Aesthetically stunning shots, like this one, are still a rare occurrence.

When President Pranab Mukherjee decreed that women will also be recruited in combat roles in the army in 2016, a wire shorted in Ekta Kapoor’s head and the idea for a new show was born. The Test Case tells the story of Captain Shikha Sharma (Nimrat), the first woman to get enrolled in Indian Army’s Special Forces unit, and her struggle to make her presence felt in an all-male group of soldiers. The struggles range from tolerating sexist jokes, sharing showers with naked, ogling men, putting up with the toxic masculinity and fragile egos and finally, getting sexually assaulted.

A Sikh man is still the comic relief.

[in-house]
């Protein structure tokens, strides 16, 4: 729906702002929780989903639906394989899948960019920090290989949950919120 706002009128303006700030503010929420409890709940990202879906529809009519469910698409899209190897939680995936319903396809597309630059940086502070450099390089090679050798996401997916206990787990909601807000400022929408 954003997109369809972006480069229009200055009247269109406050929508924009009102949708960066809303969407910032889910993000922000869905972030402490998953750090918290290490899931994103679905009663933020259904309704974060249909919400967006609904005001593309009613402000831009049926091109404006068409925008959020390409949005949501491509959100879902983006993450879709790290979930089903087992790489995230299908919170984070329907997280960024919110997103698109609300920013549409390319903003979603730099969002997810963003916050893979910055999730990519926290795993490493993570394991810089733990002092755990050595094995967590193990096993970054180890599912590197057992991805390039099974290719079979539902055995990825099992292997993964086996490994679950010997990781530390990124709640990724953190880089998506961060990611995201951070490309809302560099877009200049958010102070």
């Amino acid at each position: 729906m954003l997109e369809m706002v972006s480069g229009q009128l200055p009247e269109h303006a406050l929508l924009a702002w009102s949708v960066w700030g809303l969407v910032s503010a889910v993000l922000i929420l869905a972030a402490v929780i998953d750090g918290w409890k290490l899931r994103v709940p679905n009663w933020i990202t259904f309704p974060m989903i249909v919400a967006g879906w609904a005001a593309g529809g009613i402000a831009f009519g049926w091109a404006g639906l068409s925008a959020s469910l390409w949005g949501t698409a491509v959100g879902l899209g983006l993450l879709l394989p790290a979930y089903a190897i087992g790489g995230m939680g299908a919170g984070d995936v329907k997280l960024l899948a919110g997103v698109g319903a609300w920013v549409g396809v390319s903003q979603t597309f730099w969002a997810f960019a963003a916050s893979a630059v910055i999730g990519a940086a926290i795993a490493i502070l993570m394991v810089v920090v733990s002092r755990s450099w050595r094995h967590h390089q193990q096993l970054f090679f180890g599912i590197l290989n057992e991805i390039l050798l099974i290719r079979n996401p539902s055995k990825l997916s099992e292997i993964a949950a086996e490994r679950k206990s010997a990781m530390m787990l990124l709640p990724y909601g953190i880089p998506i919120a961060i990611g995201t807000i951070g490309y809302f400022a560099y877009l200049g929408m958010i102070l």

The show tests your patience in the initial few episodes with thick, unrelenting dialogues on women empowerment, and its in-your-face feminism. In the pilot (and also the worst) episode, directed by Nagesh Kukunoor of Dor and Iqbal, Rani Laxmibai’s valour and Harvard studies about women’s ability to tolerate more pain than men are quoted to prove a point. WhatsApp forwards on p*ssy being stronger than b*lls is the most impressive comeback our heroine could manage to a man questioning her strength. Not just dialogues, the music to accompany it is a problem as well. Weird, distracting music that reminds one way too much of the kind that plays in glossy porn right until things get hot and heavy, is added to what should have been simple conversations. Montages of our lead working hard to get what she deserves, are mercilessly marred by the cringeworthy songs like ‘Meri Ragg Ragg Mein India’ while elsewhere someone uses ‘surgical strike’ as a verb in a casual conversation.